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Tharidi Walimunige | April 8, 2022

The Fantastic Beasts film series has been wrapped up in controversy and questionability from the get-go, so it’s no wonder that the lead-up to each instalment has invited as much apprehension as anticipation. A notable critique is the retconned and retroactive plot threads which at best are deemed meagre and at worst, problematic stabs at representation. In addition is a messy ensemble of cast and crew members who occupy one of three positions: (1) cancelled but not ousted, (2) disreputable but mainstream media hasn’t cottoned on yet so they’re safe, and (3) fine reputation-wise but blowing out their backs to carry this franchise to the finish line. With all of this rattling around my brain before I’d even gotten to the cinema, Fantastic Beasts: The Secrets of Dumbledore had given me a lot to think about. Part of me was relieved to secure a seat through a free media pass and therefore technically not financially contribute to this project. I think that says something. Food for thought?

If you’re still showing up in 2022, eager to see where the franchise has taken your beloved characters in this latest instalment when others may have cut ties, there is really only one thing to tell you:

Even if you can get past the controversies, this film will leave you unsatisfied.

Fantastic Beasts: The Secrets of Dumbledore follows Newt Scamander (Eddie Redmayne), Albus Dumbledore (Jude Law) and their allies in stopping the schemes of Gellert Grindelwald (Mads Mikkelsen) who plans to seize control of the wizarding world. Along the journey, Newt and his team encounter magical beasts, navigate political ploys and battle with Grindelwald’s followers.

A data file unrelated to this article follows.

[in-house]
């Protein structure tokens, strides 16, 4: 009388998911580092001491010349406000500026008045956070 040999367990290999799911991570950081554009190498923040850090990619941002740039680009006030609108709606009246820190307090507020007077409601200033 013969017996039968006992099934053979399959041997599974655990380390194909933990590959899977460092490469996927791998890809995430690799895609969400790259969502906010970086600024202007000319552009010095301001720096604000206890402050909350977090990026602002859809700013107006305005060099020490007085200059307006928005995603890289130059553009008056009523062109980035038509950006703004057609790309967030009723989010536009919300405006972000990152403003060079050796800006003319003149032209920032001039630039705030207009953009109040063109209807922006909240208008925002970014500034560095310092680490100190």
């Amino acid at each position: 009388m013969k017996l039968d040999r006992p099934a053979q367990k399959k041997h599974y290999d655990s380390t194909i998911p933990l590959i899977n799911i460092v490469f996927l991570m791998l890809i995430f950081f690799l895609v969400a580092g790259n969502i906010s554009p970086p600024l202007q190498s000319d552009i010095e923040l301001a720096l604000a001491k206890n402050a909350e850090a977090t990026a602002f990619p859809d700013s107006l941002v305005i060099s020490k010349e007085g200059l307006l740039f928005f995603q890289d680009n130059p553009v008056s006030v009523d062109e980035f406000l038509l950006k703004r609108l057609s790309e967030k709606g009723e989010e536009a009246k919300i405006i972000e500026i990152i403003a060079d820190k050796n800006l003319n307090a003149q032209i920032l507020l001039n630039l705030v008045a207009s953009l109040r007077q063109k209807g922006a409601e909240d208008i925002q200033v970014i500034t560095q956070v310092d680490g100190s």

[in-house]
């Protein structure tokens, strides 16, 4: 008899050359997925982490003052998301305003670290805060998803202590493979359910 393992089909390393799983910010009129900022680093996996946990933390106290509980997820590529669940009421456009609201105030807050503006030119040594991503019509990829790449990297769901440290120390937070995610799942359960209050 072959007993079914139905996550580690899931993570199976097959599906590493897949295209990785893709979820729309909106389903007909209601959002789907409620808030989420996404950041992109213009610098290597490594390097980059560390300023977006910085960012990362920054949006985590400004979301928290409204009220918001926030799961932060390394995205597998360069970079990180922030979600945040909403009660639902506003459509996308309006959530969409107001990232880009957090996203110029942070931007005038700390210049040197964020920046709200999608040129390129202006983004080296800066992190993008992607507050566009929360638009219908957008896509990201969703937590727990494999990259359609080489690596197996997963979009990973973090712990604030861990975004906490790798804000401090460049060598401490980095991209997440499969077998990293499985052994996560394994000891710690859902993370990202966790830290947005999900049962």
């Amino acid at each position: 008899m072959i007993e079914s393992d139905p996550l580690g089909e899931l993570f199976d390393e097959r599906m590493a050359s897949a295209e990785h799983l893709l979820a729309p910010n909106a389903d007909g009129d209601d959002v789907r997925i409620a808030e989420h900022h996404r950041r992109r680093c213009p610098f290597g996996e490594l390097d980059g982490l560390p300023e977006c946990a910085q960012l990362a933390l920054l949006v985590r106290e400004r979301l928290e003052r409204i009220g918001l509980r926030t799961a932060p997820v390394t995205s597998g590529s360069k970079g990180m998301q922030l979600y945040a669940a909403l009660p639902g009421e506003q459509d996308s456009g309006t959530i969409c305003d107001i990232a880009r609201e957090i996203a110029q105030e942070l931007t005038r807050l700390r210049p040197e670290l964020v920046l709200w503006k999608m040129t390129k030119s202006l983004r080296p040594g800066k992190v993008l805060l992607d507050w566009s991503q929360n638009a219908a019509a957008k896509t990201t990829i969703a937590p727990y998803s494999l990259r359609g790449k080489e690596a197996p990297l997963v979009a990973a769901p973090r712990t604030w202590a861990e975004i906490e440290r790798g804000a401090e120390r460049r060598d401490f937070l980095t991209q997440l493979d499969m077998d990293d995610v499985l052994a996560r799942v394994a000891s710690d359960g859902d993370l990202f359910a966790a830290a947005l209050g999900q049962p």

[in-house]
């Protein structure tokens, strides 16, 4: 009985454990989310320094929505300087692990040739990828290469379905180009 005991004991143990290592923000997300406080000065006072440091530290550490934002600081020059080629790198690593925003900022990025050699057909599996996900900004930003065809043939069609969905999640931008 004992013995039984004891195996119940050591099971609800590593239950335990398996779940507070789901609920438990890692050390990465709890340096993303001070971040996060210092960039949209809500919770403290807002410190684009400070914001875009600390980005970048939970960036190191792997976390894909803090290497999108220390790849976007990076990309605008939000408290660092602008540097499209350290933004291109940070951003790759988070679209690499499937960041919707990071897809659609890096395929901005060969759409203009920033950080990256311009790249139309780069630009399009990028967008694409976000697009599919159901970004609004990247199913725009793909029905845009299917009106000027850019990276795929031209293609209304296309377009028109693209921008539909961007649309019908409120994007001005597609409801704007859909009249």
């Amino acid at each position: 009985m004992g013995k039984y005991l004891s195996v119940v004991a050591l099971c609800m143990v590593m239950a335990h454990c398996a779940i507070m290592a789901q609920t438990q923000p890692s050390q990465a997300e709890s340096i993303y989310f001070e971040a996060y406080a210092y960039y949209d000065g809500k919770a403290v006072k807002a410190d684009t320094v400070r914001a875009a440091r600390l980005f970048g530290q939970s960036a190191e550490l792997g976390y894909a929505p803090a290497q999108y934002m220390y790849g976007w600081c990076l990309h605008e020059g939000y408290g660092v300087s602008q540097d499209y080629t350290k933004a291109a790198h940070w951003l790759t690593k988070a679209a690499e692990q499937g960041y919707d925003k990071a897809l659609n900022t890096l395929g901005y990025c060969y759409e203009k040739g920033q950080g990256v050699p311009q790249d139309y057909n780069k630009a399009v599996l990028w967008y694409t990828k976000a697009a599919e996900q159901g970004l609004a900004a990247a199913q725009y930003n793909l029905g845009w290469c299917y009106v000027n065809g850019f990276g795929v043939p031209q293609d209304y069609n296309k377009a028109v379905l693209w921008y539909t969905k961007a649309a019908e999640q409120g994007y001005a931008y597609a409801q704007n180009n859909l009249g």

For a series titled Fantastic Beasts, there was little presence commanded by magical beasts. Unlike the first film which expanded viewers’ understanding of the Wizarding World and magizoology beyond what was familiar in Harry Potter, this third film doesn’t boast many critters or creepy crawlies. The species that are present feel shoe-horned in. The beasts were either delegated to short comedic scenarios of little narrative value or were inexpertly forced into larger plot points that would’ve done just as well without them. The contrived and at times ridiculous ways in which fantastical creatures shaped the narrative pushed this fantasy beyond imaginative and straight to preposterous. My initial reaction to the beasts was with wonder due to the enchanting visual effects and whimsical conceptualisations. But this soon fizzled out as the film progressed. The few fantastic beasts that barely earned this film its title were more and more awkwardly shuffled around the human-focused narrative.